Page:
Černý is a bit of a local bad-boy-artist who gained notoriety when he painted a Soviet tank pink after the Velvet Revolution. He continues to exercise his free speech in his work. One notable sculpture consisted of a giant middle finger, which he floated up the Vltava River and right past Prague Castle, where the Czech president has his office.
At Lucerna, you will see Černý’s sculpture of St. Wenceslas riding a dead, upside-down horse.
Černý is tight-lipped about the meaning, but many think it represents Czech President Václav Klaus (and no, not every Czech leader has been named Václav).
If you need a bit of extra time to contemplate the statue, visit Cellarius, the wine shop next to the sculpture, for a glass. Cellarius has a very knowledgeable staff and can help you pick a bottle, too.
If you use the Štěpánská street entrance to Lucerna, look closely on the right for a paternoster, a 19th-century elevator, in view behind glass doors.
The Head of Franz Kafka (Quadrio Shopping Plaza)
Another wonderful Černý sculpture is the 11-meter-tall kinetic sculpture of Czech writer Franz Kafka’s head, just a 7-minute walk from Lucerna.
This giant shiny bust is made of 42 independently-moving panels which rotate the head in metamorphosis (see what we did there?). It really has to be seen to be truly appreciated!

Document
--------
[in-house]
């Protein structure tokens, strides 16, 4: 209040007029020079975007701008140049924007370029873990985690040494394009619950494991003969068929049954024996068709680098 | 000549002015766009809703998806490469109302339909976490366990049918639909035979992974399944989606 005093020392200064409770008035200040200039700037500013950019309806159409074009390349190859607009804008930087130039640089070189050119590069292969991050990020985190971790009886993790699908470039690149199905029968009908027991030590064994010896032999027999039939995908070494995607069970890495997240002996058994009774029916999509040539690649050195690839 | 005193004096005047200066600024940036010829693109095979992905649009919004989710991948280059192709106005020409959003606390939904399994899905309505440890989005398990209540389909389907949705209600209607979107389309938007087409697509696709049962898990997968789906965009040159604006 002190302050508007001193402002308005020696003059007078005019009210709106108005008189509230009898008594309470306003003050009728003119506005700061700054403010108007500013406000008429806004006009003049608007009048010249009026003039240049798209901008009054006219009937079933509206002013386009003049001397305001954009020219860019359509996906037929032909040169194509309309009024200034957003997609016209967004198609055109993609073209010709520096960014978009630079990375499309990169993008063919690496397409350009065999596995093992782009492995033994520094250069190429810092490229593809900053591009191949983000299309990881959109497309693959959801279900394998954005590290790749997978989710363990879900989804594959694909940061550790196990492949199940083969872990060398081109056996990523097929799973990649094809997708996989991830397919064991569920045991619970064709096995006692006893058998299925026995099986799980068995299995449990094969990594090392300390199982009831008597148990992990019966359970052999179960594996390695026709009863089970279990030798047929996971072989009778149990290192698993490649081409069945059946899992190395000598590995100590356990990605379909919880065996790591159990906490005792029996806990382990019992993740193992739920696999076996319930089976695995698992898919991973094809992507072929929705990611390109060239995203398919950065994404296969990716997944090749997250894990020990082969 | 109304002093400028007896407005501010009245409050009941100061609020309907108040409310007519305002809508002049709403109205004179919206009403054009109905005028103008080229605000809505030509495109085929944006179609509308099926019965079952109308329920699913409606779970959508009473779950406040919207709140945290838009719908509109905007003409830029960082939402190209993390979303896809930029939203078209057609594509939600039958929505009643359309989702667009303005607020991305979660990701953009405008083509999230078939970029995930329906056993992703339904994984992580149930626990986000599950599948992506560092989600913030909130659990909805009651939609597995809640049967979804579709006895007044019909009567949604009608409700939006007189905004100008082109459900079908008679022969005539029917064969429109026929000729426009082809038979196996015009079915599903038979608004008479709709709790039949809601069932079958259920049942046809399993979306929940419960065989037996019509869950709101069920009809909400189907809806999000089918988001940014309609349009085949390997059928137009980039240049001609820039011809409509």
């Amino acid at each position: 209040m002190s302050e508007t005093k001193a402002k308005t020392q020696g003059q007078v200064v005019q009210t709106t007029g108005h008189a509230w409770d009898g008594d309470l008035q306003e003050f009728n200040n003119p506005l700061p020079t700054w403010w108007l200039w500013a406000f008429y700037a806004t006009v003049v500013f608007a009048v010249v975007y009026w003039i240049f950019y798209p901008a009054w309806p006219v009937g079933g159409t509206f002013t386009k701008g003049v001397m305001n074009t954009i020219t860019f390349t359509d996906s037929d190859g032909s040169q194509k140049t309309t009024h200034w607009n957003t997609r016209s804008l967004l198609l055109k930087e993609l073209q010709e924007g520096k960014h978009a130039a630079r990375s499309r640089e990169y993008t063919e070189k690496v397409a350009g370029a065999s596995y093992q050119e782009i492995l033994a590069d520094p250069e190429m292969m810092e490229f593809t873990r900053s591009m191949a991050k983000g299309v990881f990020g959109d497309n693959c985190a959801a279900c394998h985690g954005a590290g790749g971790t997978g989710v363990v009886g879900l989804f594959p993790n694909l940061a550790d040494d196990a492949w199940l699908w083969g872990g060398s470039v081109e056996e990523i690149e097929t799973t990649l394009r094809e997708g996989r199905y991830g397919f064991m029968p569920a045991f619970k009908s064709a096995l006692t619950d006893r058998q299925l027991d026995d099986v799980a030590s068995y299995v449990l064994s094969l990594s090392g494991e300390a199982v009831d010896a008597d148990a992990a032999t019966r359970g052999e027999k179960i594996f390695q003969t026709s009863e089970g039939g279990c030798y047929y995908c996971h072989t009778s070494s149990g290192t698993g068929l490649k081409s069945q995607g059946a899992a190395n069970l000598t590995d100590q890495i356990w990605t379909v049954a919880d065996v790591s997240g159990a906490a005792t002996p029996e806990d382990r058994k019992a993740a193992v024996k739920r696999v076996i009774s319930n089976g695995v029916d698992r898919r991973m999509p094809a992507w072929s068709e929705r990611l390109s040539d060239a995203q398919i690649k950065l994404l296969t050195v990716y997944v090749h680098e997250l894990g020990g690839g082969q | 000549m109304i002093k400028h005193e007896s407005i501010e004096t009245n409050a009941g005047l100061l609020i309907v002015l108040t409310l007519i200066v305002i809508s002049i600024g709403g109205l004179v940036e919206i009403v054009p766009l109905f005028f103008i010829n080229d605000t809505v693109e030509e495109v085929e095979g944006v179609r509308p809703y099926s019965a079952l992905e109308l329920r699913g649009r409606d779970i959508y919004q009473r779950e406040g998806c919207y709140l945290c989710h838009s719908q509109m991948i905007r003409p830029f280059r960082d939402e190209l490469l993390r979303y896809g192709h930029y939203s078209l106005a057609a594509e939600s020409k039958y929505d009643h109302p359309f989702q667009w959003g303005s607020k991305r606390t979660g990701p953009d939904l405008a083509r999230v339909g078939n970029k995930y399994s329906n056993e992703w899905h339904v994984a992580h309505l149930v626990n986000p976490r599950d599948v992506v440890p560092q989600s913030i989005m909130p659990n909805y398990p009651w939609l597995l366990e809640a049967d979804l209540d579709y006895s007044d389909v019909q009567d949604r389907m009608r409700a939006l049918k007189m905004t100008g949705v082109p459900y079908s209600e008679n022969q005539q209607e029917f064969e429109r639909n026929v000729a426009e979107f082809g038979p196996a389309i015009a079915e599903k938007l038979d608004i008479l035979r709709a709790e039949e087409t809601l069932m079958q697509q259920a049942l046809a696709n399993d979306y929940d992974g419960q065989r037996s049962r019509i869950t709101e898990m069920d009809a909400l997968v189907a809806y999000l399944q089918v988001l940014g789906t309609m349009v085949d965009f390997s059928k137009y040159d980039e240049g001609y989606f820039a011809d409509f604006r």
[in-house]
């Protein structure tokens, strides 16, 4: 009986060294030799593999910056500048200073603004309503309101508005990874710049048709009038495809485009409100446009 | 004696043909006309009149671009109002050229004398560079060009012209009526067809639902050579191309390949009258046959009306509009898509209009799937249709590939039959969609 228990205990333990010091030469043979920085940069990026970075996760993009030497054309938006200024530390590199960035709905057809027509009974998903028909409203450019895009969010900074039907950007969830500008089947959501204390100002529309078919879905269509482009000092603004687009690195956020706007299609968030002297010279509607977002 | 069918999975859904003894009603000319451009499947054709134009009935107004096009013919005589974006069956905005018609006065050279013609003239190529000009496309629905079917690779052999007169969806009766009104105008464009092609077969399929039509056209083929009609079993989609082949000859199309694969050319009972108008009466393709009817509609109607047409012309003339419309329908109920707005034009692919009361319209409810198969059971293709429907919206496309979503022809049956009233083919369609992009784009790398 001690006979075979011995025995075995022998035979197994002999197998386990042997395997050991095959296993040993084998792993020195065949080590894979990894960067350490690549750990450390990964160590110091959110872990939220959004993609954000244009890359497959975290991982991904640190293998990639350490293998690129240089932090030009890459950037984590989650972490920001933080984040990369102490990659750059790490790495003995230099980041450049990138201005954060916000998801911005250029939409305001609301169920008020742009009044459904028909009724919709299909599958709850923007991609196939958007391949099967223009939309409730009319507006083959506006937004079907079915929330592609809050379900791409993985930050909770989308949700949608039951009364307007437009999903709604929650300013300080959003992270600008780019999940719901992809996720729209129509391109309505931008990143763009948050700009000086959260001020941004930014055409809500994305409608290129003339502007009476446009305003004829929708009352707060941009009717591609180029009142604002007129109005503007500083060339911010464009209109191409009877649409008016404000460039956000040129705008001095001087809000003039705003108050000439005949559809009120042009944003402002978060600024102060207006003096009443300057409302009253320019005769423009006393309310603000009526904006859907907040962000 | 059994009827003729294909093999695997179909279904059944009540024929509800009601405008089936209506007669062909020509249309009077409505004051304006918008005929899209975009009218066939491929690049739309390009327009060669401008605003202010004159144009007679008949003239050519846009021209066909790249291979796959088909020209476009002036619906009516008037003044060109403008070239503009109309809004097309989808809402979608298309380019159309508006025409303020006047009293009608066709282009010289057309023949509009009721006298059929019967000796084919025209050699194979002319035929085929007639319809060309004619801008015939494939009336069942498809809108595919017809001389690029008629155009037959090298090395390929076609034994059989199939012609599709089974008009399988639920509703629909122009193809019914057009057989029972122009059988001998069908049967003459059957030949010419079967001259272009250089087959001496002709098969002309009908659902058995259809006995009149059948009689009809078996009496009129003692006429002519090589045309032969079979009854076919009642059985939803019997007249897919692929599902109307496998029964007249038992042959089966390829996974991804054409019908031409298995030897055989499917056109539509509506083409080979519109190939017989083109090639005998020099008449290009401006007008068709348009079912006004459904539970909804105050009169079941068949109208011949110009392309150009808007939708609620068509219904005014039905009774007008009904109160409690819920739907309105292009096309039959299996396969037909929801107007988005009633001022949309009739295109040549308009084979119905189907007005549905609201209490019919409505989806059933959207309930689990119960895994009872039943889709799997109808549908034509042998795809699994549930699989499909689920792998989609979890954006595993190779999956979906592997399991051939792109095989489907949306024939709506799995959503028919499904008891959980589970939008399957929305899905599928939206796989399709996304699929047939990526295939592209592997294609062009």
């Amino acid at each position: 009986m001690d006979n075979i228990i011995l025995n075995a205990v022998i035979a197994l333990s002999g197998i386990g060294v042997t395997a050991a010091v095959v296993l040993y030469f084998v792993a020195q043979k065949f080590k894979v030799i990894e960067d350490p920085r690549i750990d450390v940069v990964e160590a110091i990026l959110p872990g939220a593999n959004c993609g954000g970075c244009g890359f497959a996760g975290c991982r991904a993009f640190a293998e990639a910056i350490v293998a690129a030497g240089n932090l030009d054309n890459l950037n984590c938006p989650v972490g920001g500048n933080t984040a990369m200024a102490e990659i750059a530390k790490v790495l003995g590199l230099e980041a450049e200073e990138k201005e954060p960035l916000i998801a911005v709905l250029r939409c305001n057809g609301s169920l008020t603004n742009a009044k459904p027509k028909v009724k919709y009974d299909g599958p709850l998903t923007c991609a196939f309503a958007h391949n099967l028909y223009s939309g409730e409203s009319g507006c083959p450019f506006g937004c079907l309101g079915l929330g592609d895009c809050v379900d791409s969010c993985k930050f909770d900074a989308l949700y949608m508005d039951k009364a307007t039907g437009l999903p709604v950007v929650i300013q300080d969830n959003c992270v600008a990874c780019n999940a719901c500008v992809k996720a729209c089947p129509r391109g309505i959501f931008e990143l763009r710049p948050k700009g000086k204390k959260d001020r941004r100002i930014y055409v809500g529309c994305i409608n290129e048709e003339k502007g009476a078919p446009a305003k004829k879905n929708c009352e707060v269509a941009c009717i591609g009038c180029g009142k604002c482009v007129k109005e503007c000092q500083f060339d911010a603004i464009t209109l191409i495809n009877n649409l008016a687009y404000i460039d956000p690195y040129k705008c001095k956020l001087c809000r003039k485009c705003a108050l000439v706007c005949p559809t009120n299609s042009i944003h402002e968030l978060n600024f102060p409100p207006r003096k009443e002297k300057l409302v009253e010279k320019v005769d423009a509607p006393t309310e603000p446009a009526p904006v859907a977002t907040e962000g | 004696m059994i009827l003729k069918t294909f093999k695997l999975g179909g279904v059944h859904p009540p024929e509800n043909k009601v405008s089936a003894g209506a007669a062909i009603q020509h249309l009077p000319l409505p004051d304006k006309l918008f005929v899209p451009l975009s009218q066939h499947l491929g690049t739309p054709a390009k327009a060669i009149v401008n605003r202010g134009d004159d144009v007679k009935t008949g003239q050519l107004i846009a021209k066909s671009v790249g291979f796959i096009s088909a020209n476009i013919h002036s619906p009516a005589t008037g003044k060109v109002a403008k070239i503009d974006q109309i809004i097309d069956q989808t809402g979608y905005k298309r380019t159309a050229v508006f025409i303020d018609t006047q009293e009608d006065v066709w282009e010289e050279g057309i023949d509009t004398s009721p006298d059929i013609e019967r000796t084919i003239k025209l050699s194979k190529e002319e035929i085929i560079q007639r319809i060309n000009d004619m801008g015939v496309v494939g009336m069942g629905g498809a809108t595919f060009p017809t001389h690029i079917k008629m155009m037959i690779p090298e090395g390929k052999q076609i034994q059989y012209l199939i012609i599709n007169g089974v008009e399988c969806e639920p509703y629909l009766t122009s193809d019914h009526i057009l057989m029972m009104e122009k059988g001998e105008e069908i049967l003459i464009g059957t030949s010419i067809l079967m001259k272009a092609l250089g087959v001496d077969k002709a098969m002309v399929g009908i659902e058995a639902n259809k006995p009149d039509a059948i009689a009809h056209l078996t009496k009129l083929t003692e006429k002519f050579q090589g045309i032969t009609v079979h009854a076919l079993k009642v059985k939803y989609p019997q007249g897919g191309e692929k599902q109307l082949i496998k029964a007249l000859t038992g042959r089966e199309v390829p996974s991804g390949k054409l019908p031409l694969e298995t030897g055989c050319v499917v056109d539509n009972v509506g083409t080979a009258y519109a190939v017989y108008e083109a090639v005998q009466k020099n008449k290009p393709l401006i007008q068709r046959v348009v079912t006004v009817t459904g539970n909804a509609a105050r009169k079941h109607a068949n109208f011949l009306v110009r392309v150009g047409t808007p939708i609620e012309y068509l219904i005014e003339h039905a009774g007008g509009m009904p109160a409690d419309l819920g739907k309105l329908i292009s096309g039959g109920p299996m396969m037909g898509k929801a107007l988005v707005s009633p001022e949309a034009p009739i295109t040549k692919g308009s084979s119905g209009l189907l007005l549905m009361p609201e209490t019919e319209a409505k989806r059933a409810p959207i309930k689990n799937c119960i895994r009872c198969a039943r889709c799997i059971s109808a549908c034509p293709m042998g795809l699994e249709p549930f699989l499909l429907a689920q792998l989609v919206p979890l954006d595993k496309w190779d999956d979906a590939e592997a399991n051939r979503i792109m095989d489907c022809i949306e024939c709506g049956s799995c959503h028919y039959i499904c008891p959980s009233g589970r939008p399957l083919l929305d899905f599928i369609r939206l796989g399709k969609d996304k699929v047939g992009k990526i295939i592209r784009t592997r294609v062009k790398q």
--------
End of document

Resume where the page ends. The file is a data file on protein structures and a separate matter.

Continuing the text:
If you’ve worked up an appetite watching Kafka spin, or you’re ready for a hit of caffeine, take a short wander over to the famous Cafe Louvre (Národní 22), where Kafka himself used to dine.
Old Town and Jewish Quarter
Man Hanging Out (Intersection of Husova and Skořepka Streets)
Make your way to Prague’s Old Town square via the David Černý sculpture, Man Hanging Out.
This hard-to-spot piece depicts not just any man, but Sigmund Freud, and it’s rather creative placement has prompted more than one person to call emergency services.
When you reach the intersection of Husova and Skořepka streets, look up to find it. And don’t be surprised if, once you spot it, you’ll prompt others to notice this hidden sculpture as well and start a photo-taking domino effect.
Most people miss this statue because they aren’t looking up!